After being unable to find complete and reasonably unbiased data on the topic, I did some research on actual overall tax rates paid to the U.S. Treasury by corporations and individuals over the past 20 years. I do a lot of reading on financial matters, and don’t recall seeing what I came up with presented in the way I came up with to present the data, so I felt I should share it with you.
The charts I made:
The two questions which come up first with data like this are usually about where the raw data came from, and how that data was used in figuring the final presentation. I will attempt to explain my methodology as thoroughly as possible. One of the troubles I had was finding all the numbers necessary to figure this chart from one source. Total corporate profit data came from the St. Louis Federal Reserve Bank Economic Data archives. I zoomed in on the chart for this data and got the most accurate annual total I could. Total corporate income tax paid to Treasury was sourced from the White House Office of Management and Budget historical data labeled “Corporate Income Tax” I feel both of these sources are as accurate and reliable as one could find on these matters. At the very least we are comparing apples to apples.
The FRED data I used showed total corporate profits after taxes. By adding after tax profits to corporate income tax, we get gross income. This was then used to figure total taxes paid as a percentage of total profits. For the second chart I used the FRED data showing total compensation of employees paid for the gross total amount, and for taxes paid income tax plus social and retirement tax revenues from OMB. All income, Social Security, Medicare, and unemployment tax are included here as they are taxes paid to Treasury as a direct result of a person’s income and /or labor. All Social Security, Medicare, and unemployment tax revenues collected would not be going into the Treasury at all if a person did not first work to require these taxes to be paid. Also, the employer’s share of these taxes are accounted for as corporate expenses before profits are calculated, so it would not make sense to account for them on the corporate side of the ledger. There are other taxes paid by corporations, which are not included in these figures, such as customs duties, excise taxes, and such, these are also counted as expenses before total profits and income are established. Citizens pay other federal taxes as well; fuel tax, estate tax, customs tax, etc. which are not figured in these numbers either. We are just trying to compare tax rates for corporate income to tax rates for individual income.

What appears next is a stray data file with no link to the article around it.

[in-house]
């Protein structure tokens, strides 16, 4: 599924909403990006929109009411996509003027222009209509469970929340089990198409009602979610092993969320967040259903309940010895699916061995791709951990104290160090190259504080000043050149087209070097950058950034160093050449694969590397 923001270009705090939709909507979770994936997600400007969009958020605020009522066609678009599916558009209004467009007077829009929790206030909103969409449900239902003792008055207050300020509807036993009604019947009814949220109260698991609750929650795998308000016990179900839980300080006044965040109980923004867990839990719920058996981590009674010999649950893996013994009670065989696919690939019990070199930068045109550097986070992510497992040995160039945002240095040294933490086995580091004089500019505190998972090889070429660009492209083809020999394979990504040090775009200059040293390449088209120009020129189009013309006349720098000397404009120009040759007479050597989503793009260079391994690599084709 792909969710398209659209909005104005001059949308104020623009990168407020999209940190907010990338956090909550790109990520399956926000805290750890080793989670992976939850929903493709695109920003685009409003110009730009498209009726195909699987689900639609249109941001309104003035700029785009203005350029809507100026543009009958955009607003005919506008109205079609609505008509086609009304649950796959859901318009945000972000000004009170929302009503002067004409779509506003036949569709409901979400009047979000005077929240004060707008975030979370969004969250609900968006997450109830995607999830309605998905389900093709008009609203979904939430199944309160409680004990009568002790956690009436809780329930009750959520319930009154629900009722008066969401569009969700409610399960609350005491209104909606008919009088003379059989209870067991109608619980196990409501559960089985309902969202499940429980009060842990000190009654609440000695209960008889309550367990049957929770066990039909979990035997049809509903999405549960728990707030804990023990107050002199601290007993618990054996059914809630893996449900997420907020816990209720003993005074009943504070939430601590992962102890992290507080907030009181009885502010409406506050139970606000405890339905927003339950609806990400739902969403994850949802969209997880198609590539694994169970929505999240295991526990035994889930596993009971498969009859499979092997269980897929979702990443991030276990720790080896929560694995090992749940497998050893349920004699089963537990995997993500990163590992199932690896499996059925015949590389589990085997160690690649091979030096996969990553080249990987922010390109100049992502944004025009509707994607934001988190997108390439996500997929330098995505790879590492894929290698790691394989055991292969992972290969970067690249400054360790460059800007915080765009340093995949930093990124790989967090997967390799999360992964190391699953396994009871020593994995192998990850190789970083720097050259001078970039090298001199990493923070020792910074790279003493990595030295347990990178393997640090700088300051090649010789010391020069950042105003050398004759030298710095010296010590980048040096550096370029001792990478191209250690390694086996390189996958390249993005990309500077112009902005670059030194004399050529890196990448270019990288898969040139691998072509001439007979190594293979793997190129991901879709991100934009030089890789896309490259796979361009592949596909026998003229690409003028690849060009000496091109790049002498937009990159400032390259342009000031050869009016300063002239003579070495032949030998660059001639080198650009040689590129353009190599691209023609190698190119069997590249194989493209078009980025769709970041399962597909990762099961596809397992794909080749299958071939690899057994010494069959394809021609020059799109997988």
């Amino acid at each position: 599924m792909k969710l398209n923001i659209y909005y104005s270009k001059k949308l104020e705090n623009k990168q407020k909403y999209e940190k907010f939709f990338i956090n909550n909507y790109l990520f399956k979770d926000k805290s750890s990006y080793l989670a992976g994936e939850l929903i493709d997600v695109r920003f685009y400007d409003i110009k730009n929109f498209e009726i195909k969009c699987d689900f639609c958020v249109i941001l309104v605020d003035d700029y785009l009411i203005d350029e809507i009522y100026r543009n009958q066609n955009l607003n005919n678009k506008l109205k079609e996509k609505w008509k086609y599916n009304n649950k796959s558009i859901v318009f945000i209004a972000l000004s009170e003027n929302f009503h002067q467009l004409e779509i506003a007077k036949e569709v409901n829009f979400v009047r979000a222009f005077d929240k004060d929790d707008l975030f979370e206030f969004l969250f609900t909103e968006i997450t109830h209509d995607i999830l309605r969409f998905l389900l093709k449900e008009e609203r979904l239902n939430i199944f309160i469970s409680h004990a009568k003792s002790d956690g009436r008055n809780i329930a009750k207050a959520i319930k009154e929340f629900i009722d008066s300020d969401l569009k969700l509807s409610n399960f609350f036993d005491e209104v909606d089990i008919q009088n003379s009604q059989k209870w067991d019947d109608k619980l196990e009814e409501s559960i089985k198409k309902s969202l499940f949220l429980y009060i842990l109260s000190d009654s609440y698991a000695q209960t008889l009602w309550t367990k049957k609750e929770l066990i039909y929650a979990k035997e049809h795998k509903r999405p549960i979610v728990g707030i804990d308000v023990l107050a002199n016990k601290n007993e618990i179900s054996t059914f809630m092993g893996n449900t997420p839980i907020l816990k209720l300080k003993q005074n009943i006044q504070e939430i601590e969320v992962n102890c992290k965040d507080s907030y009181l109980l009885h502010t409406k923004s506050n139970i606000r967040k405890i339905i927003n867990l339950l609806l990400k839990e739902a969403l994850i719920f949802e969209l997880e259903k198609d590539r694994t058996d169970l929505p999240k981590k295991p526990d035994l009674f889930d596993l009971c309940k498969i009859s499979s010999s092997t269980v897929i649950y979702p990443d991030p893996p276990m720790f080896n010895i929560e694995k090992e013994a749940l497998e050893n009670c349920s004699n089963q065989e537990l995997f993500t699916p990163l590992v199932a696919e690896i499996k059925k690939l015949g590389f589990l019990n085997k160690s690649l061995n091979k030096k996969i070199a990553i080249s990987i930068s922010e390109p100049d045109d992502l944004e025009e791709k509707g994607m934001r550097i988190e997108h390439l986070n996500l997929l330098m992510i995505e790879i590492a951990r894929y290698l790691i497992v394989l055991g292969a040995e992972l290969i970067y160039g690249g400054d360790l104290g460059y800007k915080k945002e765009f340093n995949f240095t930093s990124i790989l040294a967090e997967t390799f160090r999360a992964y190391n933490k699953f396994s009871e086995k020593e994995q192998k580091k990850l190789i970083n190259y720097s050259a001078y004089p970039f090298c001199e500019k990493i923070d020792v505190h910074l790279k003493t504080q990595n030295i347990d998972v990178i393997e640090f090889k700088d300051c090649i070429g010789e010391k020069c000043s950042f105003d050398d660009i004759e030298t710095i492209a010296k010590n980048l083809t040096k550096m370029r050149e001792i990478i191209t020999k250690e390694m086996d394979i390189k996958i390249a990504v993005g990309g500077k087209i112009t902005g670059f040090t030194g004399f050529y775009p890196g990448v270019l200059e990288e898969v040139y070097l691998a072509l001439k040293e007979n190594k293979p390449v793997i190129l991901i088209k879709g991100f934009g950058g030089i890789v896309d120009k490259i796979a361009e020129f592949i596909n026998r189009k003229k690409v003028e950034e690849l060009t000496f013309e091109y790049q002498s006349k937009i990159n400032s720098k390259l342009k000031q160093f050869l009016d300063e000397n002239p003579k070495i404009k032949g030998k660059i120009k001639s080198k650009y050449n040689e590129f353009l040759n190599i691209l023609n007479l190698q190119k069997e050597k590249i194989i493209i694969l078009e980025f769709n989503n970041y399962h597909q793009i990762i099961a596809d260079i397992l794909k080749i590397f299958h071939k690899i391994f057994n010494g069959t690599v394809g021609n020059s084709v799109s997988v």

Now for some observations and thoughts on the data shown by my charts. First observation: WTF?
Next, corporate rates have been at 10-12 percent for the past 3 years, and most likely will be around 12 percent for 2012, based on the data available so far. Every employee is responsible for tax revenues of 13.3 percent of every dollar they make, up to $106,800 per year, from just the employee’s share and the employer’s share of Social Security and Medicare taxes. Before 2011, this rate was 15.3 percent. This is before any income taxes are assessed. If Mary worked part time for a few weeks in 2010 and made $900 as her total gross income for that year, a minimum of at least 15.3 percent of that $900 ended up in the Treasury as payroll tax. This seems a bit ridiculous when all corporate ‘persons’ , from Bob’s Bait & Tackle, Inc. to General Electric or Citibank pay a total rate of 10-12 percent.
Some would argue that low wage people actually take more from Treasury than they put in, that argument is irrelevant to these charts, as we are only looking at tax revenues, not expenditures. Corporations also get plenty of ‘welfare’ from Treasury, but perversely this type of welfare tends to get larger for larger and wealthier corporations. Regardless, this discussion is for another time.
Some politicians, pundits, economists, and such claim that increasing corporate taxes would hurt the overall economy. “The economy” is an incredibly complicated and diverse beast. Many very smart people have spent their whole lives studying economics, and are still proven completely wrong at times on various matters. There are, however several ‘economic indicators’ which are commonly accepted as good measures of whether the economy is ‘good’ or ‘bad’. Three of these are the civilian unemployment rate, overall levels of the stock market, and our old friend corporate profits after tax. Going back to our chart, we see that the corporate income tax rate ran from 25 to 29 percent from 1996 – 2000. Once again using FRED data, we can see that unemployment in this period declined from around 5.5 percent to around 4 percent, corporate profits were basically flat, and using readily available stock market data the S&P 500 index increased at a robust 27 percent annual rate. Comparing this to the 2009 – 2011 period, with much lower corporate tax rates of 10-12 percent, we see the unemployment rate rising fro 7 to 10 percent, the s&P 500 rising at a 14 percent annualized rate, and corporate profits increasing by about 65% over 3 years. The period from 2000 – 2004 saw the corporate tax rate decrease from 29 to 17 percent, the S&P 500 fall at a 5.4 percent annual rate, and unemployment increase from around 4 to 5.5 percent. Correlation is not causation, and there are thousands of other factors at play, but one could argue from this data, at least over the period of the charts being studied, that corporate income tax rates do not seem to have a great effect on the overall economy.
http://www.whitehouse.gov/omb/budget/Historicals/ – Table 2.1 for tax revenue information.
http://research.stlouisfed.org/fred2/series/COE – Play with the edit graph function below picture.
http://research.stlouisfed.org/fred2/series/CP – Corporate profits after tax graph.
Links not working – here’s a chart: